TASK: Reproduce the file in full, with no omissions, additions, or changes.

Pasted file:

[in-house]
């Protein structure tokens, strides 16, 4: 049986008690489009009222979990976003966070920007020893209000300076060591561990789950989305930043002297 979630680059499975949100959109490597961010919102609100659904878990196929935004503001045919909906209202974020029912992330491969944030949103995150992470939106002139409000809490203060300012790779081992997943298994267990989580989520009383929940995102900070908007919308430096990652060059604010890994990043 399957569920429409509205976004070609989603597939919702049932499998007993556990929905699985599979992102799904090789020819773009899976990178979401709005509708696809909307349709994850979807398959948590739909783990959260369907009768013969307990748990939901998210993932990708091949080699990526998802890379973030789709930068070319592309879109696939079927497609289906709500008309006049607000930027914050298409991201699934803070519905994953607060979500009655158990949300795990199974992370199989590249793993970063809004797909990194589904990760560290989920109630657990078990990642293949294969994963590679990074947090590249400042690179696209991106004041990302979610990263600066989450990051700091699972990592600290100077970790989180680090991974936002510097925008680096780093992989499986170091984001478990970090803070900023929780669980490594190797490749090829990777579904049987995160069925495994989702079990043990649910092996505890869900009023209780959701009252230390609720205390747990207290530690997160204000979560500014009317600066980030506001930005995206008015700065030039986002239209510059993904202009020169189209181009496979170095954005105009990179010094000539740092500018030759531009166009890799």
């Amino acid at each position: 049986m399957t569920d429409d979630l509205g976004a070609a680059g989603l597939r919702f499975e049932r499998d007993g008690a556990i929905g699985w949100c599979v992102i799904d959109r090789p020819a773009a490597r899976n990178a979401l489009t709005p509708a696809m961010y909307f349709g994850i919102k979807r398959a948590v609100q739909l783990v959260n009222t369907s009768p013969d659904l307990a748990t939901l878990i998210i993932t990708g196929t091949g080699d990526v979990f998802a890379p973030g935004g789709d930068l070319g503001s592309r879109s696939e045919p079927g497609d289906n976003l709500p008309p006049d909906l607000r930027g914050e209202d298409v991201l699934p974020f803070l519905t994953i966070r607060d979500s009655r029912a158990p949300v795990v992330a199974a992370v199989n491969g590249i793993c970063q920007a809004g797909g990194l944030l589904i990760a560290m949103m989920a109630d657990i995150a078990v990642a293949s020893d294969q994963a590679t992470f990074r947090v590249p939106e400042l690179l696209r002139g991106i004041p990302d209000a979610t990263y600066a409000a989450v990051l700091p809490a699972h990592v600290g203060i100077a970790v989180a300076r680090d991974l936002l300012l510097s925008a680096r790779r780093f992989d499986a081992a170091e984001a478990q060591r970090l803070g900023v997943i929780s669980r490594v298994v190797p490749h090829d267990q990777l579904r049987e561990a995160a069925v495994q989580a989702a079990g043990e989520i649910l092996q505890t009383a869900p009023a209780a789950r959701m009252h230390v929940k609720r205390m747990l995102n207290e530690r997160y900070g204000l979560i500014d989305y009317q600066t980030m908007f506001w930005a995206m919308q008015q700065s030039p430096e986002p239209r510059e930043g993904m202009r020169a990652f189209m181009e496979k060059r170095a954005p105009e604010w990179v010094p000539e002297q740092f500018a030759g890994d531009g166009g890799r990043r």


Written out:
[in-house]
């Protein structure tokens, strides 16, 4: 049986008690489009009222979990976003966070920007020893209000300076060591561990789950989305930043002297 979630680059499975949100959109490597961010919102609100659904878990196929935004503001045919909906209202974020029912992330491969944030949103995150992470939106002139409000809490203060300012790779081992997943298994267990989580989520009383929940995102900070908007919308430096990652060059604010890994990043 399957569920429409509205976004070609989603597939919702049932499998007993556990929905699985599979992102799904090789020819773009899976990178979401709005509708696809909307349709994850979807398959948590739909783990959260369907009768013969307990748990939901998210993932990708091949080699990526998802890379973030789709930068070319592309879109696939079927497609289906709500008309006049607000930027914050298409991201699934803070519905994953607060979500009655158990949300795990199974992370199989590249793993970063809004797909990194589904990760560290989920109630657990078990990642293949294969994963590679990074947090590249400042690179696209991106004041990302979610990263600066989450990051700091699972990592600290100077970790989180680090991974936002510097925008680096780093992989499986170091984001478990970090803070900023929780669980490594190797490749090829990777579904049987995160069925495994989702079990043990649910092996505890869900009023209780959701009252230390609720205390747990207290530690997160204000979560500014009317600066980030506001930005995206008015700065030039986002239209510059993904202009020169189209181009496979170095954005105009990179010094000539740092500018030759531009166009890799």
């Amino acid at each position: 049986m399957t569920d429409d979630l509205g976004a070609a680059g989603l597939r919702f499975e049932r499998d007993g008690a556990i929905g699985w949100c599979v992102i799904d959109r090789p020819a773009a490597r899976n990178a979401l489009t709005p509708a696809m961010y909307f349709g994850i919102k979807r398959a948590v609100q739909l783990v959260n009222t369907s009768p013969d659904l307990a748990t939901l878990i998210i993932t990708g196929t091949g080699d990526v979990f998802a890379p973030g935004g789709d930068l070319g503001s592309r879109s696939e045919p079927g497609d289906n976003l709500p008309p006049d909906l607000r930027g914050e209202d298409v991201l699934p974020f803070l519905t994953i966070r607060d979500s009655r029912a158990p949300v795990v992330a199974a992370v199989n491969g590249i793993c970063q920007a809004g797909g990194l944030l589904i990760a560290m949103m989920a109630d657990i995150a078990v990642a293949s020893d294969q994963a590679t992470f990074r947090v590249p939106e400042l690179l696209r002139g991106i004041p990302d209000a979610t990263y600066a409000a989450v990051l700091p809490a699972h990592v600290g203060i100077a970790v989180a300076r680090d991974l936002l300012l510097s925008a680096r790779r780093f992989d499986a081992a170091e984001a478990q060591r970090l803070g900023v997943i929780s669980r490594v298994v190797p490749h090829d267990q990777l579904r049987e561990a995160a069925v495994q989580a989702a079990g043990e989520i649910l092996q505890t009383a869900p009023a209780a789950r959701m009252h230390v929940k609720r205390m747990l995102n207290e530690r997160y900070g204000l979560i500014d989305y009317q600066t980030m908007f506001w930005a995206m919308q008015q700065s030039p430096e986002p239209r510059e930043g993904m202009r020169a990652f189209m181009e496979k060059r170095a954005p105009e604010w990179v010094p000539e002297q740092f500018a030759g890994d531009g166009g890799r990043r």